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Creative New Zealand head to take up new role

12 April 2006

Creative New Zealand head to take up new role

Elizabeth Kerr, Chief Executive of the Government's arts development organisation, Creative New Zealand, announced today that she will leave the organisation in August to take up a new role as Manager of the New Zealand String Quartet Trust.

Miss Kerr, who was appointed Chief Executive of Creative New Zealand in 2000, has had a long career in the cultural sector. This includes a role as senior lecturer in music at Victoria University of Wellington, Manager of Concert FM, and Chief Executive of the New Zealand Historic Places Trust. She has also held governance positions with a number of cultural organisations, including the New Zealand Symphony Orchestra, the Centre for New Zealand Music and the Vector Wellington Orchestra.

"With this move, I am returning to my musical roots," Miss Kerr said. "The New Zealand String Quartet is one of New Zealand's most outstanding musical ensembles and I'm very excited about the chance to contribute to its ongoing success, both in this country and internationally."

Peter Biggs, outgoing Chair of Creative New Zealand's governing body, the Arts Council, today paid tribute to Miss Kerr.

"Elizabeth has led the organisation with inspiration, purpose and intelligence," Mr Biggs said. "Her superb leadership skills and ability to excite people around a vision, plus her wonderful skill at making things happen, mean that Creative New Zealand has become a much more strategic organisation focussed on arts development.

"It is fortunate indeed that the sector will still benefit from her many skills. On behalf of Creative New Zealand, I wish her well as she follows her heart and takes up a role in music."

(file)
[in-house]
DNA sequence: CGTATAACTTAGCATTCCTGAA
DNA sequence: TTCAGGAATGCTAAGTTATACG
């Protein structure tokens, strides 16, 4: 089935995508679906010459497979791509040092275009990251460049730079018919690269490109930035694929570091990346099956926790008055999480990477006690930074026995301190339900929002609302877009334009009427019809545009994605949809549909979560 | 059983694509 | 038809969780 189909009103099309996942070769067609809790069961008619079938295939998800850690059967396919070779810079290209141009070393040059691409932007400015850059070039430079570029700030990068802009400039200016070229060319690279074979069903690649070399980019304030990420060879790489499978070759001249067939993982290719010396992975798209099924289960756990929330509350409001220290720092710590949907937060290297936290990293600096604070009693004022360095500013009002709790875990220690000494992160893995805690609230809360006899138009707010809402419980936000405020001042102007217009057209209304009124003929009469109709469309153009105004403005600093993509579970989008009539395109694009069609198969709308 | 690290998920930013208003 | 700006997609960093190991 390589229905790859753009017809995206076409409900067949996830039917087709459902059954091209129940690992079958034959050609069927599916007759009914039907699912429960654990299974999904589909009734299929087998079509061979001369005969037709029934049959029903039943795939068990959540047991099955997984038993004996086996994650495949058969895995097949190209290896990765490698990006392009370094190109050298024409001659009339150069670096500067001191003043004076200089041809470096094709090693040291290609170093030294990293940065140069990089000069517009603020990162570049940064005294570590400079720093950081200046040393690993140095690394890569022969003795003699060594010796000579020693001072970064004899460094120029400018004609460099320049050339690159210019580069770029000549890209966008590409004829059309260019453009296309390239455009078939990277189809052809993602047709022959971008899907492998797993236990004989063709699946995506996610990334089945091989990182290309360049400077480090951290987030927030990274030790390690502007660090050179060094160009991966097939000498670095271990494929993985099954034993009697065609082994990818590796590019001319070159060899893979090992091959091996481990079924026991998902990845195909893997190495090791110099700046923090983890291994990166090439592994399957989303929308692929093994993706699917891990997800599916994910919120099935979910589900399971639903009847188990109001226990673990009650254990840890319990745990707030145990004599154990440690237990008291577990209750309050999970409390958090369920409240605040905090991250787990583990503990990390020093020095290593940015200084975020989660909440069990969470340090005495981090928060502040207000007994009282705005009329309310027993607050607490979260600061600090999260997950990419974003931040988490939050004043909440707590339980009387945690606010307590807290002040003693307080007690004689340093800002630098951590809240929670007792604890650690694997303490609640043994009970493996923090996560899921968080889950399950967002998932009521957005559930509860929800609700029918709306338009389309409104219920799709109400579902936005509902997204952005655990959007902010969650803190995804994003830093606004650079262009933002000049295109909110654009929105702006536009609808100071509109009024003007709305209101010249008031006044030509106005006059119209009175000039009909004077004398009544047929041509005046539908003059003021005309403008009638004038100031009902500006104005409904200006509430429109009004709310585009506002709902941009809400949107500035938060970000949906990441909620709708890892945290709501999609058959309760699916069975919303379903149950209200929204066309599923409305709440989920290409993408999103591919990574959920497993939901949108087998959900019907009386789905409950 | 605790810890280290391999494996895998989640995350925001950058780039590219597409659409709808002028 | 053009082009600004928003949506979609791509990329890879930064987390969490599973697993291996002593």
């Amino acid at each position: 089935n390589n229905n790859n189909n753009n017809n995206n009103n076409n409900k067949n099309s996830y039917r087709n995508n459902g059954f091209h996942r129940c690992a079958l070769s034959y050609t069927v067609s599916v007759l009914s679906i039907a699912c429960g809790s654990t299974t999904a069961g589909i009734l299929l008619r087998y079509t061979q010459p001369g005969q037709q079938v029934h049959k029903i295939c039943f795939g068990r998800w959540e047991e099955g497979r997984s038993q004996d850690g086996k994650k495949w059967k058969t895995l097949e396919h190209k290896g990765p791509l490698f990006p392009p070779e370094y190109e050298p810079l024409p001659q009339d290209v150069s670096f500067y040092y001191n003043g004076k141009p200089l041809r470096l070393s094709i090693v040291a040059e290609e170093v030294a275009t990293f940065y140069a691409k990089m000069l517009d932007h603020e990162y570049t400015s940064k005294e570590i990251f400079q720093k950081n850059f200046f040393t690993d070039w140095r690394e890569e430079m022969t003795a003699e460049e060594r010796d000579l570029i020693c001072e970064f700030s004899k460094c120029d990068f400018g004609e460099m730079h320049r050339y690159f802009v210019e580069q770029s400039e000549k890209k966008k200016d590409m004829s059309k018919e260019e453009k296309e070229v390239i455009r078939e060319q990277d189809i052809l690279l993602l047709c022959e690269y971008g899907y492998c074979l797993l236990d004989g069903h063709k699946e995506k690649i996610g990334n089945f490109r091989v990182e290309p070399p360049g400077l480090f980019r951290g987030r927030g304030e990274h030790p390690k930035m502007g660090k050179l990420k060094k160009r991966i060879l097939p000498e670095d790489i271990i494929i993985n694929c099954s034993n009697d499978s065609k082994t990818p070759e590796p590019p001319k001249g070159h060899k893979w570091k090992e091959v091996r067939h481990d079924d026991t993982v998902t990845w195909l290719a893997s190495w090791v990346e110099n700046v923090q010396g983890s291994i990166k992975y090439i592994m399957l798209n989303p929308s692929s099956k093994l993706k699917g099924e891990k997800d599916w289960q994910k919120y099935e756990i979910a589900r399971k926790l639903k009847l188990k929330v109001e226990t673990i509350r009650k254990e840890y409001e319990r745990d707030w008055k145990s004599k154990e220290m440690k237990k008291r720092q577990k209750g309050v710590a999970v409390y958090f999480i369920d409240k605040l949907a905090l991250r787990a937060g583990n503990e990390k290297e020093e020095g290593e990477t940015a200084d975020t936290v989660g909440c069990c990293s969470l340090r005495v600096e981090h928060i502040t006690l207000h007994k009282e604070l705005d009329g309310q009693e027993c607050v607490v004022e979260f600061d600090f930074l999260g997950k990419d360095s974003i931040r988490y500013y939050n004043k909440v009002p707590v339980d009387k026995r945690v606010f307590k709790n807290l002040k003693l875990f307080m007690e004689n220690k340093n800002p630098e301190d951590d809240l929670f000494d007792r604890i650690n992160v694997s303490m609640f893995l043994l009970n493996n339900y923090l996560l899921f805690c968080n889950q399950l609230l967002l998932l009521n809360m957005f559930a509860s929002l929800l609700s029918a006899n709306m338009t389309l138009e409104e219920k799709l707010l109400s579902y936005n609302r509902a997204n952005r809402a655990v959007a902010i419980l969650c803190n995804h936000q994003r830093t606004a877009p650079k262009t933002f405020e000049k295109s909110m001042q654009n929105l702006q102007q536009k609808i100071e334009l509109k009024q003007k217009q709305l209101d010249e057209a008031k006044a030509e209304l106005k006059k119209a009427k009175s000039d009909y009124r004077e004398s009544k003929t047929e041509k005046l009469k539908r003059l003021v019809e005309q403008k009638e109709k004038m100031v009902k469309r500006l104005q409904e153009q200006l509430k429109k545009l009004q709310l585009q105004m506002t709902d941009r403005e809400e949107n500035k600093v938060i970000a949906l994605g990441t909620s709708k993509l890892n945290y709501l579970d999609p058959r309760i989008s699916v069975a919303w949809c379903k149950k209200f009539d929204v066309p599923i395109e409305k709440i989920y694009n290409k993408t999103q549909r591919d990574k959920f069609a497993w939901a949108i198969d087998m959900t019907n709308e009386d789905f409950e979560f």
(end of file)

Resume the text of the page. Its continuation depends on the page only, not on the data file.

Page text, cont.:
Helene Pohl, leader of the New Zealand String Quartet, said the group is delighted at the appointment. "We couldn't be more thrilled that Elizabeth is joining us to help us fulfil our mission of bringing great music to as many New Zealanders as possible and taking New Zealand music overseas.

"We've known and respected Elizabeth for years and we highly value her ability and experience, as well as her great passion for music."

Looking back on her six years as Chief Executive of Creative New Zealand, Miss Kerr said the Government's ongoing commitment to the sector and Prime Minister Helen Clark's role in championing the arts had enabled Creative New Zealand to take a more strategic approach, develop a number of exciting initiatives, and build audiences and markets for New Zealand work.

"It's clear from the research report, New Zealanders and the Arts, launched last week by Creative New Zealand, that we're a society that values the arts hugely," Miss Kerr said. "I'm delighted that I've been able to play a role in arts development in New Zealand and I can continue to be a part of such a vibrant sector."

ENDS


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